I have two comments to make about this paper. First, given its prediction of dire consequences for public health following from failure of homeschooled children to be vaccinated, I’d like at least a little evidence that homeschooled children aren’t being vaccinated. There is no data presented here that suggests that homeschooled children are or are not getting vaccine shots. Hypothetically, it makes sense that parents with a strong animus against government regulation and distrust of medical expertise would opt out of vaccination programs, but it’s just speculation. What we need are a few studies of samples of homeschooling families’ rate of vaccination. Such studies would not be hard to do. A researcher could simply go to a few support group meetings and ask the mothers and fathers present if they vaccinate their children. I have no idea what would be found. Would there be variation by region? By religious commitment? By pedagogical orientation? We need to know more about this before we move to predictions of public health crises and calls for increased regulation of homeschooling.
Second, this paper provides one example of a larger issue that I think the homeschooling movement needs to consider more carefully. As I have noted in previous posts, there is a powerful undercurrent of libertarianism among homeschoolers of all religious and political orientations. This article’s title “off the grid” accurately summarizes an instinct that goes deep in homeschooling history and psychology. But the vast majority of homeschoolers are not off the grid. They rely on all sorts of government programs: sewer and water treatment, roads and bridges, fire and police, insect reduction programs, government-regulated savings and loans, and of course broader things like national defense, international diplomacy, oversight of the economy, social security, and much more. National vaccination programs are just one of a host of government initiatives created to ensure the public good. Just as conservatives have long feared a “creeping socialism” when new government enterprises have been proposed, one might suggest that among homeschoolers we have seen a “creeping libertarianism” as the rejection of one government agency (the public schools) has gradually led to an instinct to react against all government, mingled perhaps with a naivete about just how deeply dependent on government we all are for so many of our daily needs (clean air and water, safe food, consumer protection, etc.). In my book on the history of homeschoolingI note the irony that anti-government suburbia, the base of so much of the homeschooling movement, was in fact built and sustained by government. That irony is with us still, given the reality that, as my last post described, Reagan Republicans have only made government bigger despite their anti-statist rhetoric.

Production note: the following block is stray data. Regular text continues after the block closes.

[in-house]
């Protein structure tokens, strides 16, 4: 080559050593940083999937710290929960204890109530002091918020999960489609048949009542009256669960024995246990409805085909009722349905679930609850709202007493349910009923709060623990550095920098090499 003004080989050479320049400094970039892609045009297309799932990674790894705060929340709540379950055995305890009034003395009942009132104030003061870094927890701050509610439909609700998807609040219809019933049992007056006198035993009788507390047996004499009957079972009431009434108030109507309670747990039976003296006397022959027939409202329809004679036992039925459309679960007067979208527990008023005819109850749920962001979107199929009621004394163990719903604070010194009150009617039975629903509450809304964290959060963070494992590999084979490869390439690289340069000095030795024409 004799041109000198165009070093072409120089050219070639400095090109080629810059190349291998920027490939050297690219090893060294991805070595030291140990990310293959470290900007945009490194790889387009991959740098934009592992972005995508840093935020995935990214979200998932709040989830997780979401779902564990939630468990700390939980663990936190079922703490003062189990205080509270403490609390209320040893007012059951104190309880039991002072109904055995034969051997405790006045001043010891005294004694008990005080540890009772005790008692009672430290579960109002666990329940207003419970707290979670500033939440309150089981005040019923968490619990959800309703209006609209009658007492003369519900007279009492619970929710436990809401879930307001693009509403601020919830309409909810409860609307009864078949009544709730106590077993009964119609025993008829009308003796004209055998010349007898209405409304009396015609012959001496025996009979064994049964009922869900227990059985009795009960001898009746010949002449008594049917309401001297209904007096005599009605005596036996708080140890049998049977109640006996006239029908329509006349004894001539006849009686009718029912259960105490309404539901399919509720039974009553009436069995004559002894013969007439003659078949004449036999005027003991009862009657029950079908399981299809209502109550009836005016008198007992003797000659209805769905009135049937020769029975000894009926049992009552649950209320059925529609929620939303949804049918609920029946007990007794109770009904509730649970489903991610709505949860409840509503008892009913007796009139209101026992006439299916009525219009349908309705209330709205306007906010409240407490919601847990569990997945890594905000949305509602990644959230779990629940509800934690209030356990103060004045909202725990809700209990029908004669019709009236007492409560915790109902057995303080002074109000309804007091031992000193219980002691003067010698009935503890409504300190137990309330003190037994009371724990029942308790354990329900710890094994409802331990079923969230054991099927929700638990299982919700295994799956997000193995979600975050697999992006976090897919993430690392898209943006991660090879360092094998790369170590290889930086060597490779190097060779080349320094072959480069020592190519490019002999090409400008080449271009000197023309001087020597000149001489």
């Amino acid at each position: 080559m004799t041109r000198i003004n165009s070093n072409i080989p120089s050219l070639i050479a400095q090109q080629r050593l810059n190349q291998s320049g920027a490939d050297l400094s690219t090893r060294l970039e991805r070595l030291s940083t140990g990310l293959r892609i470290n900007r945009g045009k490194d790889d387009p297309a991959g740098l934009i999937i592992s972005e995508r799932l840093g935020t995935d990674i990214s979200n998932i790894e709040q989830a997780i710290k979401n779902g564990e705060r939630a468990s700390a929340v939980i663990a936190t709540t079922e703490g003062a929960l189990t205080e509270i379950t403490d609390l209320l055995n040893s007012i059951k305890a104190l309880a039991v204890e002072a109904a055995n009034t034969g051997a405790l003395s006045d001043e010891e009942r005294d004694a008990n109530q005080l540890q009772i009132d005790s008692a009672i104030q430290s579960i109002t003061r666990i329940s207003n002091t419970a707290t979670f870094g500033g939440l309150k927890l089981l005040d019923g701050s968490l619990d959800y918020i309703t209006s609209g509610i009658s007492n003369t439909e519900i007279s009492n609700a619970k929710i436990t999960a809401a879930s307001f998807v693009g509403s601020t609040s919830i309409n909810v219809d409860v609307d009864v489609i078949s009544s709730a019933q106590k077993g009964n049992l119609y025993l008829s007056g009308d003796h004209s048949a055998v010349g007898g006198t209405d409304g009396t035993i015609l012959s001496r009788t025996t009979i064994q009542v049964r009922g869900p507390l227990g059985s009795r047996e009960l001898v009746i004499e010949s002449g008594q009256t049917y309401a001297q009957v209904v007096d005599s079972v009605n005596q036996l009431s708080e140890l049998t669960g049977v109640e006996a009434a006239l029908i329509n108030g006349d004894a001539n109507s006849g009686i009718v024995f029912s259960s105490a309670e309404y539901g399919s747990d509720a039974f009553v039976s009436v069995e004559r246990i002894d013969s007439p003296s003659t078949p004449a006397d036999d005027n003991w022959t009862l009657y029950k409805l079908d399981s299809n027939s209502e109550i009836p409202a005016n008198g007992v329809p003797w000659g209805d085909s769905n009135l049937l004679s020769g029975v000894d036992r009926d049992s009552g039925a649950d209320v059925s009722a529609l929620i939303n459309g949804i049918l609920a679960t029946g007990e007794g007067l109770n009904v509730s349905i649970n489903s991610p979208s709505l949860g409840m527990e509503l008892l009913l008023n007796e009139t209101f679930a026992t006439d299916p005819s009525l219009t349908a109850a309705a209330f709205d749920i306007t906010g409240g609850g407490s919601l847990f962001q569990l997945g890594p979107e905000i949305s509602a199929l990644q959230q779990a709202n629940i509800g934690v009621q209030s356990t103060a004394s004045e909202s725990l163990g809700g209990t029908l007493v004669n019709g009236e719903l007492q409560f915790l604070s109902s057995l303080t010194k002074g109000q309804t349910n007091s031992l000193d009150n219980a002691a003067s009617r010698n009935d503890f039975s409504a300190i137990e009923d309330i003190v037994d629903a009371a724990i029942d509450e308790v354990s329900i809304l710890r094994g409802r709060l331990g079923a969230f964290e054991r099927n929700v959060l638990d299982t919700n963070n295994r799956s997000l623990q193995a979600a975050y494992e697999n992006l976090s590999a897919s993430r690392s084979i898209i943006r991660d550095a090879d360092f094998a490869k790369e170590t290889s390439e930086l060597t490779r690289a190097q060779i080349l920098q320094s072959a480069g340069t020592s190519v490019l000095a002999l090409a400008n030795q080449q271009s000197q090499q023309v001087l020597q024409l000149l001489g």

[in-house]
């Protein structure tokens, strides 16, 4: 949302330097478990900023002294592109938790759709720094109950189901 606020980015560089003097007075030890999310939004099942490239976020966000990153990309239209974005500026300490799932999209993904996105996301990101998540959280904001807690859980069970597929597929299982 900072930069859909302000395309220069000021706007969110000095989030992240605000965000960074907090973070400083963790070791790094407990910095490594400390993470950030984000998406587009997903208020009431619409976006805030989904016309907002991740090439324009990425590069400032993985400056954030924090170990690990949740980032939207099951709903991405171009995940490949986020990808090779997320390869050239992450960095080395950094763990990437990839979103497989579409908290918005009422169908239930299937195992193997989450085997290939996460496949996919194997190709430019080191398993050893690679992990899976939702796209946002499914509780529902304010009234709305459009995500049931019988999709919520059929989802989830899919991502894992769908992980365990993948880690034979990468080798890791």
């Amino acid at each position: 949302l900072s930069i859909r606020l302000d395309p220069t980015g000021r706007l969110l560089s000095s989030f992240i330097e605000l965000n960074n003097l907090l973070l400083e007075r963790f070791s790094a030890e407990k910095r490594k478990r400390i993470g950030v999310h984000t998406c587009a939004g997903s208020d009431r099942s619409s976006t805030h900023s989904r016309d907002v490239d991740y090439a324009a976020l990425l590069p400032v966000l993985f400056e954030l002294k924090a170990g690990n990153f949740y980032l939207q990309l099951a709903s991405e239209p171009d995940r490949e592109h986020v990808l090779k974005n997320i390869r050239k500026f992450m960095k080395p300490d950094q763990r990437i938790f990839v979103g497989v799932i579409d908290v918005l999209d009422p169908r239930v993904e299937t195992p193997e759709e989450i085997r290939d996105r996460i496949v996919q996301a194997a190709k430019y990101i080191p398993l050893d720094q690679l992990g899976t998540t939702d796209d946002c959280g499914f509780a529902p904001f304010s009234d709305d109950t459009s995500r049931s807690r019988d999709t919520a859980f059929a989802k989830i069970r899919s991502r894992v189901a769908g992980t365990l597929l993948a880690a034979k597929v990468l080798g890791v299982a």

By associating vaccination policy with this broader web of government I do not mean to suggest that it is good policy. I’m no medical professional so I cannot speak to the efficacy or utility of various vaccines. As a parent of four young children I have watched with some concern as the number of vaccines required has risen with every successive child. Public policy on this matter is certainly a work in progress. Perhaps future medical science will deem some vaccines unnecessary or even harmful, I don’t know. But what I do know is that homeschoolers do themselves and others a disservice when they remove their voices from this important public discussion in an quixotic effort to go off the grid. But given the lack of evidence in this article, it is by no means clear that homeschoolers are in fact off the grid on this issue. Perhaps some enterprising researcher will help us find out what homeschoolers really think and do about vaccination.